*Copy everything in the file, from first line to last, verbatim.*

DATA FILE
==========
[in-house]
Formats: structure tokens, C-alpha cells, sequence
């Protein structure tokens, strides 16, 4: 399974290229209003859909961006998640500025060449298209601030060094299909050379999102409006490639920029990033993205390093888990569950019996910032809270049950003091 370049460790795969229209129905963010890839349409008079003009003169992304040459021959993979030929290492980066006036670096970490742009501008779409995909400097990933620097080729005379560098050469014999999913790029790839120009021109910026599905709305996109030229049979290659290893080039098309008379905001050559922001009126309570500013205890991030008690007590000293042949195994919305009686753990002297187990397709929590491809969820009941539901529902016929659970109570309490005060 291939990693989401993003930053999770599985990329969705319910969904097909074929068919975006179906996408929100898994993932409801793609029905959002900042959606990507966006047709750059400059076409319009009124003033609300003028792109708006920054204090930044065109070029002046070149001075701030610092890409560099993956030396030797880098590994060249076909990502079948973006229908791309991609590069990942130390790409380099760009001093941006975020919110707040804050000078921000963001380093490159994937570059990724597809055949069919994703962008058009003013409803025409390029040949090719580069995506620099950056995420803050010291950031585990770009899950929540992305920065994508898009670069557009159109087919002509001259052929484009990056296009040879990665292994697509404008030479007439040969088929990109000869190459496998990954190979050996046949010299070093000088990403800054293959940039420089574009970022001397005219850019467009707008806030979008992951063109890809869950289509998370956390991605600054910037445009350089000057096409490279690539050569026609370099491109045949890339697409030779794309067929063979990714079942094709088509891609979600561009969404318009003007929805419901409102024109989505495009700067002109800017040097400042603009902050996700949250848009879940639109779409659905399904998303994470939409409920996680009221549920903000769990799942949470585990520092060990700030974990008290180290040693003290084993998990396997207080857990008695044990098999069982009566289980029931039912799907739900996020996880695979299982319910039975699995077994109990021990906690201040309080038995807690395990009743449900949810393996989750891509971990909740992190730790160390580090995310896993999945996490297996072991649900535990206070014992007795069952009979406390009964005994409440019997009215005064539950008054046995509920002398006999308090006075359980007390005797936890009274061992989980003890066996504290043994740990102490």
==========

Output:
[in-house]
Formats: structure tokens, C-alpha cells, sequence
């Protein structure tokens, strides 16, 4: 399974290229209003859909961006998640500025060449298209601030060094299909050379999102409006490639920029990033993205390093888990569950019996910032809270049950003091 370049460790795969229209129905963010890839349409008079003009003169992304040459021959993979030929290492980066006036670096970490742009501008779409995909400097990933620097080729005379560098050469014999999913790029790839120009021109910026599905709305996109030229049979290659290893080039098309008379905001050559922001009126309570500013205890991030008690007590000293042949195994919305009686753990002297187990397709929590491809969820009941539901529902016929659970109570309490005060 291939990693989401993003930053999770599985990329969705319910969904097909074929068919975006179906996408929100898994993932409801793609029905959002900042959606990507966006047709750059400059076409319009009124003033609300003028792109708006920054204090930044065109070029002046070149001075701030610092890409560099993956030396030797880098590994060249076909990502079948973006229908791309991609590069990942130390790409380099760009001093941006975020919110707040804050000078921000963001380093490159994937570059990724597809055949069919994703962008058009003013409803025409390029040949090719580069995506620099950056995420803050010291950031585990770009899950929540992305920065994508898009670069557009159109087919002509001259052929484009990056296009040879990665292994697509404008030479007439040969088929990109000869190459496998990954190979050996046949010299070093000088990403800054293959940039420089574009970022001397005219850019467009707008806030979008992951063109890809869950289509998370956390991605600054910037445009350089000057096409490279690539050569026609370099491109045949890339697409030779794309067929063979990714079942094709088509891609979600561009969404318009003007929805419901409102024109989505495009700067002109800017040097400042603009902050996700949250848009879940639109779409659905399904998303994470939409409920996680009221549920903000769990799942949470585990520092060990700030974990008290180290040693003290084993998990396997207080857990008695044990098999069982009566289980029931039912799907739900996020996880695979299982319910039975699995077994109990021990906690201040309080038995807690395990009743449900949810393996989750891509971990909740992190730790160390580090995310896993999945996490297996072991649900535990206070014992007795069952009979406390009964005994409440019997009215005064539950008054046995509920002398006999308090006075359980007390005797936890009274061992989980003890066996504290043994740990102490």